After that, Thomas and myself went to London for the ATEI trade show towards the end of January 2002. Funworld were releasing a new update for Photo Play, called IGO. They also invited all interested parties to a party the day before the trade show. Thomas and myself went there, and watched the presentation. It went along the lines of “first there was light, then there was earth, and then came Photo Play IGO”. Expensive party with free drink for everyone etc, but overall not too impressive. On that occation we got the chance to meet up with Ingolv Bru from Compu-Game Norway for the first time, the guy we tried to wrestle the exclusive rights for Photo Play in Norway away from. He was friendly enough, and told about his background etc.

The next day we went to the trade show, and naturally spent a lot of time at the Funworld booth, playing Photo Play and talking with the relevant people. We walked around to look at the whole show, and at the Konami booth we noticed again the annoying dance machine that was in our local arcade. This time it had people playing on it, but it just looked like the guy pressed randomly on the floor panels, there was no way he could read those arrows and press that fast on purpose…or was there? Either way, the game looked a bit more interesting.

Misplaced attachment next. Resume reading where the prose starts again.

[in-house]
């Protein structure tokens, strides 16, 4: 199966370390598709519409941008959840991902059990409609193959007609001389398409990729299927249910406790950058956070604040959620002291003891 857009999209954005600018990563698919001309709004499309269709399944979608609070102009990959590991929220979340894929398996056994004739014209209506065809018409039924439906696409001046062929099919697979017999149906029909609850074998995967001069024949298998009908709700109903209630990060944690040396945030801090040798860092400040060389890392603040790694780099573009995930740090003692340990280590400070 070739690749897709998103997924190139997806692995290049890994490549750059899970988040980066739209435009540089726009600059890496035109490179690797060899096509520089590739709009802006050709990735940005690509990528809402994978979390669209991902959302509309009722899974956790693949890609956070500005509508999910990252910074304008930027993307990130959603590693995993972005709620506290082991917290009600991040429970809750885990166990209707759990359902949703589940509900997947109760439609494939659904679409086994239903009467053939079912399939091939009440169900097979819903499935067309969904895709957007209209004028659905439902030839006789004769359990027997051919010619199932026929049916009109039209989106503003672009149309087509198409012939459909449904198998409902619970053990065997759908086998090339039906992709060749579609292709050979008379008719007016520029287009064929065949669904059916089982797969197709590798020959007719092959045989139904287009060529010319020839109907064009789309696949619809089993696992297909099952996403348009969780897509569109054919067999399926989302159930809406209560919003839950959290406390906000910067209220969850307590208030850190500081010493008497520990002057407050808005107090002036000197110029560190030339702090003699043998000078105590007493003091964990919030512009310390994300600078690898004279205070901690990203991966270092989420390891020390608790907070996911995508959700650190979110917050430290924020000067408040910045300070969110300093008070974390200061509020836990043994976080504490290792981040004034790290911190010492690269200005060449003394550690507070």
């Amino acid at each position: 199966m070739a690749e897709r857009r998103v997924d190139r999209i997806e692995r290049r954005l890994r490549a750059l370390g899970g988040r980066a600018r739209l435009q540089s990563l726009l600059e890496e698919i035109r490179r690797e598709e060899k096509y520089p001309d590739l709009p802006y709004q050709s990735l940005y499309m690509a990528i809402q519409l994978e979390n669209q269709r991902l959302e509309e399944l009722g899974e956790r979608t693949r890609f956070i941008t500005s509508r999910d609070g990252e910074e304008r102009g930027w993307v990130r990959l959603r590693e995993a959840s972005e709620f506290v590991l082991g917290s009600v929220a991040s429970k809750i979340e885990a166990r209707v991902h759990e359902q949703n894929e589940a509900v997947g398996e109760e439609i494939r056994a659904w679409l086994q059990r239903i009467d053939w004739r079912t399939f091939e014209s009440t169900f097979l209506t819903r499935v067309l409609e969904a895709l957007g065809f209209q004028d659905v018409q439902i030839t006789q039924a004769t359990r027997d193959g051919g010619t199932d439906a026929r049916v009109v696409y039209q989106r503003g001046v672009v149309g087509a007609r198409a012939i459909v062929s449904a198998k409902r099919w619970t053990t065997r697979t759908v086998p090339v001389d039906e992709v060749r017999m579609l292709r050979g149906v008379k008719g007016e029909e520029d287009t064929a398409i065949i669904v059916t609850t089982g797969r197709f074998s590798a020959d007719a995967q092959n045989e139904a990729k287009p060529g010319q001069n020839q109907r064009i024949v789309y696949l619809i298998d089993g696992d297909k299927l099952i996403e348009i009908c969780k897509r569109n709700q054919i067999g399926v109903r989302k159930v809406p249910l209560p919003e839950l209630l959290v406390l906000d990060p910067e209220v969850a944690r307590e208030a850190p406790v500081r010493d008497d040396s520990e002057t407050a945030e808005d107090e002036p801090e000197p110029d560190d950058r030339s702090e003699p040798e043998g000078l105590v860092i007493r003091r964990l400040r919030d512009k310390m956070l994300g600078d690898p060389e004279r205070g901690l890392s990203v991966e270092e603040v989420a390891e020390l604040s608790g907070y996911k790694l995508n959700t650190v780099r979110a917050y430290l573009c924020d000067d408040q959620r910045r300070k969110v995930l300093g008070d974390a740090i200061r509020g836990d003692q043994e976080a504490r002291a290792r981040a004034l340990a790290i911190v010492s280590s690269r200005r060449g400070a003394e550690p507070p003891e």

That evening we had a meeting with Funworld and Elite / Compu-Game at a hotel near ours. Thomas and myself came in and sat down, and then the Elite guys joined us for a beer. Then the guy from Funworld who had walked out of our first meeting came in, and sat down. He started by saying: “Tonny, please let us know what the goal of today’s meeting is”. Tonny was the managing director of Elite / Compu-game. Tonny said that the goal was for Positive Gaming to accept nonexclusive distributorship in Norway for Photo Play, but where we would be a close partner of Compu-Game. That was a slap in the face for us since we wanted the exclusive rights, but we realized that if we wanted to enter the business we just had to agree to this. So the meeting went pretty fast, since the Funworld man asked if we had problems with that scenario. We had voiced our opinions up front, and since this was obviously not going the way we would have wanted, we focused more on getting what we thought was realistic.

After that trade show we went back to Norway, and resumed out negotiations with NLD to take over Photo Play from them. We were also considering to purchase their flagship arcade facilities called “Kanalen”, which is where Thomas and me played Photo Play, and where I met Daniel the year before. I wrote a long email, presenting our situation, an evaluation of the arcade business in Norway, and brought up an offer for both the arcade and the Photo Play business. Both offers were way below any indication we had received, and the offer for the arcade was in one way ridiculous…we offered to take over an arcade that had cost NLD close to 3 million EUR if they would give us 125.000 EUR (the rent for the place was very high, and they had lost money every month since they started). The result was that they invited us for a meeting, interested in discussing both offers.